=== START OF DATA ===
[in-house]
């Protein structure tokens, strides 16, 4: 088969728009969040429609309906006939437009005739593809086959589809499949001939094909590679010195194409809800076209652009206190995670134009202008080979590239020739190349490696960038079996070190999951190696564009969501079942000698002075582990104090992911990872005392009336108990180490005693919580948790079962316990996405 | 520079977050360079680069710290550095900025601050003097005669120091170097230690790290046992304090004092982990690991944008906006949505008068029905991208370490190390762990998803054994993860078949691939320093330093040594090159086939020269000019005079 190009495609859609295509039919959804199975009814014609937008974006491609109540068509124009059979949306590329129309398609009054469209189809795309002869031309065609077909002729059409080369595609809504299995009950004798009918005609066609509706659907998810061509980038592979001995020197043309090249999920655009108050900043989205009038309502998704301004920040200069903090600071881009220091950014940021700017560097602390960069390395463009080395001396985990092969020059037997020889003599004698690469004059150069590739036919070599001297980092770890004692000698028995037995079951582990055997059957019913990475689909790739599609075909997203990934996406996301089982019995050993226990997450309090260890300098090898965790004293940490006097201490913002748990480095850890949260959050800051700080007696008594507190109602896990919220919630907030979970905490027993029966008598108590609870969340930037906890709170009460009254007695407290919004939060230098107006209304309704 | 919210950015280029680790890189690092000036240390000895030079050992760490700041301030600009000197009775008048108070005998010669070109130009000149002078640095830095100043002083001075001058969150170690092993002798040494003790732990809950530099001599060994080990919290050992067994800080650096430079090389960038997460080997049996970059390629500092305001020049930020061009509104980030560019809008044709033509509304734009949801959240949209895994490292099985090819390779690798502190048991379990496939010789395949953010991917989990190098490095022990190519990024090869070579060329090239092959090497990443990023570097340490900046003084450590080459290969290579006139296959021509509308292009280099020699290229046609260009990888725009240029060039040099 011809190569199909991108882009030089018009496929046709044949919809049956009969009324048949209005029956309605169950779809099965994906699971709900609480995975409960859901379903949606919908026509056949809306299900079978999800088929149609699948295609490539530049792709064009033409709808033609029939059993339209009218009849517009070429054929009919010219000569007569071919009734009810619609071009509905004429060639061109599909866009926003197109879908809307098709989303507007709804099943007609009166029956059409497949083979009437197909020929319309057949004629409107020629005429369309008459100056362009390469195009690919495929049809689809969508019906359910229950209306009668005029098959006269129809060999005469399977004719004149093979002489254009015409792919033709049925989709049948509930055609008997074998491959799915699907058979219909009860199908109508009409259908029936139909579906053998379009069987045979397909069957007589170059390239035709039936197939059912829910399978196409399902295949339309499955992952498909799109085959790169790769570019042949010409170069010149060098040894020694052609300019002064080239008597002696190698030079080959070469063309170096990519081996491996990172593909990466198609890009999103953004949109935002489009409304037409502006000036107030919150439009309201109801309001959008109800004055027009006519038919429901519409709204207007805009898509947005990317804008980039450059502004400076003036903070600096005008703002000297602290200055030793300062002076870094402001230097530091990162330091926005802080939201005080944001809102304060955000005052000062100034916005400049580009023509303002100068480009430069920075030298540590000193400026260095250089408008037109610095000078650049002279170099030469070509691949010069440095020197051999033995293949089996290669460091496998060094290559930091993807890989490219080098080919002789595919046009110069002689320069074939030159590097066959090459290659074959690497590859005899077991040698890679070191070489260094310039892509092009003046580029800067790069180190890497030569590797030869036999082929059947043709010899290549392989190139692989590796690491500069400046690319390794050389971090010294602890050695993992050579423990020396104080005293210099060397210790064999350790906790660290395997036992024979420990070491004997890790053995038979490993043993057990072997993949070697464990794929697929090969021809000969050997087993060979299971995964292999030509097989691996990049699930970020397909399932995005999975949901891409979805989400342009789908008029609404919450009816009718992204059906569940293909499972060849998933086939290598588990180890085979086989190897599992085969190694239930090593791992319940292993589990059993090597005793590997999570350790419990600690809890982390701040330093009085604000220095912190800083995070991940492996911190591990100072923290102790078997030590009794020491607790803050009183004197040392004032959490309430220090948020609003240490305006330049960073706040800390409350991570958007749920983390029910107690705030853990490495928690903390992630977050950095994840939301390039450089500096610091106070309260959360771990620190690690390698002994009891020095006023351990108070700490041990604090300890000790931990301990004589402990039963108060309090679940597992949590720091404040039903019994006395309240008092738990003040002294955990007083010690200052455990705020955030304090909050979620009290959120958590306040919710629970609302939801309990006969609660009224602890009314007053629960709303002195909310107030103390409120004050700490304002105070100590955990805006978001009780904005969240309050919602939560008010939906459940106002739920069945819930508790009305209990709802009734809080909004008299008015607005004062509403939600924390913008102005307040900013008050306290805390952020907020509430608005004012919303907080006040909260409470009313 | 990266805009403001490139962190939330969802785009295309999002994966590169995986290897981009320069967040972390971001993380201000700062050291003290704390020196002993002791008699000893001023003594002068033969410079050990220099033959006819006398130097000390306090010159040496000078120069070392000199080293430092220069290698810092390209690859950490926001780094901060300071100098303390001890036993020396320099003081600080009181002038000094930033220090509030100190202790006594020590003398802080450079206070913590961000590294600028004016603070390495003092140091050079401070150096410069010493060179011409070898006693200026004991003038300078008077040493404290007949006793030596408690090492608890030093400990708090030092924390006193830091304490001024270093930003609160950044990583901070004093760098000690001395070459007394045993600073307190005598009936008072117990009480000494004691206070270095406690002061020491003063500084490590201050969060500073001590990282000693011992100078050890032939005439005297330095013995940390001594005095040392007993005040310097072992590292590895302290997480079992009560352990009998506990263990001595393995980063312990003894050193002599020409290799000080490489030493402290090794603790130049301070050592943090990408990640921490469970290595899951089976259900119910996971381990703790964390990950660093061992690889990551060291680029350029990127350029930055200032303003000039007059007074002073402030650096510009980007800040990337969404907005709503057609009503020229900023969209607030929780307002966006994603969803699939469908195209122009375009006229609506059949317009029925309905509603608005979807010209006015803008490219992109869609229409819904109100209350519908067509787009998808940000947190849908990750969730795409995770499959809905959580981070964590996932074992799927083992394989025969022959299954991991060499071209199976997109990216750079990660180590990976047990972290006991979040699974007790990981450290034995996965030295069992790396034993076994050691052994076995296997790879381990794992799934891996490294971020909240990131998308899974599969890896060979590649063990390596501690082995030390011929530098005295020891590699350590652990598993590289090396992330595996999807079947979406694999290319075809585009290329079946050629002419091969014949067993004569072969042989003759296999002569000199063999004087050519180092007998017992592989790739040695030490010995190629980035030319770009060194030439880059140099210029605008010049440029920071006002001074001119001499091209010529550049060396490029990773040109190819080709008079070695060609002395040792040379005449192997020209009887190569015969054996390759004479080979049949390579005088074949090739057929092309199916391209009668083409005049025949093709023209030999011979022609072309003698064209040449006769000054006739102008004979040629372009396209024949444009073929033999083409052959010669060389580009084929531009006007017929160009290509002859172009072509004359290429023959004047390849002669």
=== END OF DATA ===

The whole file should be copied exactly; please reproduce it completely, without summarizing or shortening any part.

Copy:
[in-house]
């Protein structure tokens, strides 16, 4: 088969728009969040429609309906006939437009005739593809086959589809499949001939094909590679010195194409809800076209652009206190995670134009202008080979590239020739190349490696960038079996070190999951190696564009969501079942000698002075582990104090992911990872005392009336108990180490005693919580948790079962316990996405 | 520079977050360079680069710290550095900025601050003097005669120091170097230690790290046992304090004092982990690991944008906006949505008068029905991208370490190390762990998803054994993860078949691939320093330093040594090159086939020269000019005079 190009495609859609295509039919959804199975009814014609937008974006491609109540068509124009059979949306590329129309398609009054469209189809795309002869031309065609077909002729059409080369595609809504299995009950004798009918005609066609509706659907998810061509980038592979001995020197043309090249999920655009108050900043989205009038309502998704301004920040200069903090600071881009220091950014940021700017560097602390960069390395463009080395001396985990092969020059037997020889003599004698690469004059150069590739036919070599001297980092770890004692000698028995037995079951582990055997059957019913990475689909790739599609075909997203990934996406996301089982019995050993226990997450309090260890300098090898965790004293940490006097201490913002748990480095850890949260959050800051700080007696008594507190109602896990919220919630907030979970905490027993029966008598108590609870969340930037906890709170009460009254007695407290919004939060230098107006209304309704 | 919210950015280029680790890189690092000036240390000895030079050992760490700041301030600009000197009775008048108070005998010669070109130009000149002078640095830095100043002083001075001058969150170690092993002798040494003790732990809950530099001599060994080990919290050992067994800080650096430079090389960038997460080997049996970059390629500092305001020049930020061009509104980030560019809008044709033509509304734009949801959240949209895994490292099985090819390779690798502190048991379990496939010789395949953010991917989990190098490095022990190519990024090869070579060329090239092959090497990443990023570097340490900046003084450590080459290969290579006139296959021509509308292009280099020699290229046609260009990888725009240029060039040099 011809190569199909991108882009030089018009496929046709044949919809049956009969009324048949209005029956309605169950779809099965994906699971709900609480995975409960859901379903949606919908026509056949809306299900079978999800088929149609699948295609490539530049792709064009033409709808033609029939059993339209009218009849517009070429054929009919010219000569007569071919009734009810619609071009509905004429060639061109599909866009926003197109879908809307098709989303507007709804099943007609009166029956059409497949083979009437197909020929319309057949004629409107020629005429369309008459100056362009390469195009690919495929049809689809969508019906359910229950209306009668005029098959006269129809060999005469399977004719004149093979002489254009015409792919033709049925989709049948509930055609008997074998491959799915699907058979219909009860199908109508009409259908029936139909579906053998379009069987045979397909069957007589170059390239035709039936197939059912829910399978196409399902295949339309499955992952498909799109085959790169790769570019042949010409170069010149060098040894020694052609300019002064080239008597002696190698030079080959070469063309170096990519081996491996990172593909990466198609890009999103953004949109935002489009409304037409502006000036107030919150439009309201109801309001959008109800004055027009006519038919429901519409709204207007805009898509947005990317804008980039450059502004400076003036903070600096005008703002000297602290200055030793300062002076870094402001230097530091990162330091926005802080939201005080944001809102304060955000005052000062100034916005400049580009023509303002100068480009430069920075030298540590000193400026260095250089408008037109610095000078650049002279170099030469070509691949010069440095020197051999033995293949089996290669460091496998060094290559930091993807890989490219080098080919002789595919046009110069002689320069074939030159590097066959090459290659074959690497590859005899077991040698890679070191070489260094310039892509092009003046580029800067790069180190890497030569590797030869036999082929059947043709010899290549392989190139692989590796690491500069400046690319390794050389971090010294602890050695993992050579423990020396104080005293210099060397210790064999350790906790660290395997036992024979420990070491004997890790053995038979490993043993057990072997993949070697464990794929697929090969021809000969050997087993060979299971995964292999030509097989691996990049699930970020397909399932995005999975949901891409979805989400342009789908008029609404919450009816009718992204059906569940293909499972060849998933086939290598588990180890085979086989190897599992085969190694239930090593791992319940292993589990059993090597005793590997999570350790419990600690809890982390701040330093009085604000220095912190800083995070991940492996911190591990100072923290102790078997030590009794020491607790803050009183004197040392004032959490309430220090948020609003240490305006330049960073706040800390409350991570958007749920983390029910107690705030853990490495928690903390992630977050950095994840939301390039450089500096610091106070309260959360771990620190690690390698002994009891020095006023351990108070700490041990604090300890000790931990301990004589402990039963108060309090679940597992949590720091404040039903019994006395309240008092738990003040002294955990007083010690200052455990705020955030304090909050979620009290959120958590306040919710629970609302939801309990006969609660009224602890009314007053629960709303002195909310107030103390409120004050700490304002105070100590955990805006978001009780904005969240309050919602939560008010939906459940106002739920069945819930508790009305209990709802009734809080909004008299008015607005004062509403939600924390913008102005307040900013008050306290805390952020907020509430608005004012919303907080006040909260409470009313 | 990266805009403001490139962190939330969802785009295309999002994966590169995986290897981009320069967040972390971001993380201000700062050291003290704390020196002993002791008699000893001023003594002068033969410079050990220099033959006819006398130097000390306090010159040496000078120069070392000199080293430092220069290698810092390209690859950490926001780094901060300071100098303390001890036993020396320099003081600080009181002038000094930033220090509030100190202790006594020590003398802080450079206070913590961000590294600028004016603070390495003092140091050079401070150096410069010493060179011409070898006693200026004991003038300078008077040493404290007949006793030596408690090492608890030093400990708090030092924390006193830091304490001024270093930003609160950044990583901070004093760098000690001395070459007394045993600073307190005598009936008072117990009480000494004691206070270095406690002061020491003063500084490590201050969060500073001590990282000693011992100078050890032939005439005297330095013995940390001594005095040392007993005040310097072992590292590895302290997480079992009560352990009998506990263990001595393995980063312990003894050193002599020409290799000080490489030493402290090794603790130049301070050592943090990408990640921490469970290595899951089976259900119910996971381990703790964390990950660093061992690889990551060291680029350029990127350029930055200032303003000039007059007074002073402030650096510009980007800040990337969404907005709503057609009503020229900023969209607030929780307002966006994603969803699939469908195209122009375009006229609506059949317009029925309905509603608005979807010209006015803008490219992109869609229409819904109100209350519908067509787009998808940000947190849908990750969730795409995770499959809905959580981070964590996932074992799927083992394989025969022959299954991991060499071209199976997109990216750079990660180590990976047990972290006991979040699974007790990981450290034995996965030295069992790396034993076994050691052994076995296997790879381990794992799934891996490294971020909240990131998308899974599969890896060979590649063990390596501690082995030390011929530098005295020891590699350590652990598993590289090396992330595996999807079947979406694999290319075809585009290329079946050629002419091969014949067993004569072969042989003759296999002569000199063999004087050519180092007998017992592989790739040695030490010995190629980035030319770009060194030439880059140099210029605008010049440029920071006002001074001119001499091209010529550049060396490029990773040109190819080709008079070695060609002395040792040379005449192997020209009887190569015969054996390759004479080979049949390579005088074949090739057929092309199916391209009668083409005049025949093709023209030999011979022609072309003698064209040449006769000054006739102008004979040629372009396209024949444009073929033999083409052959010669060389580009084929531009006007017929160009290509002859172009072509004359290429023959004047390849002669």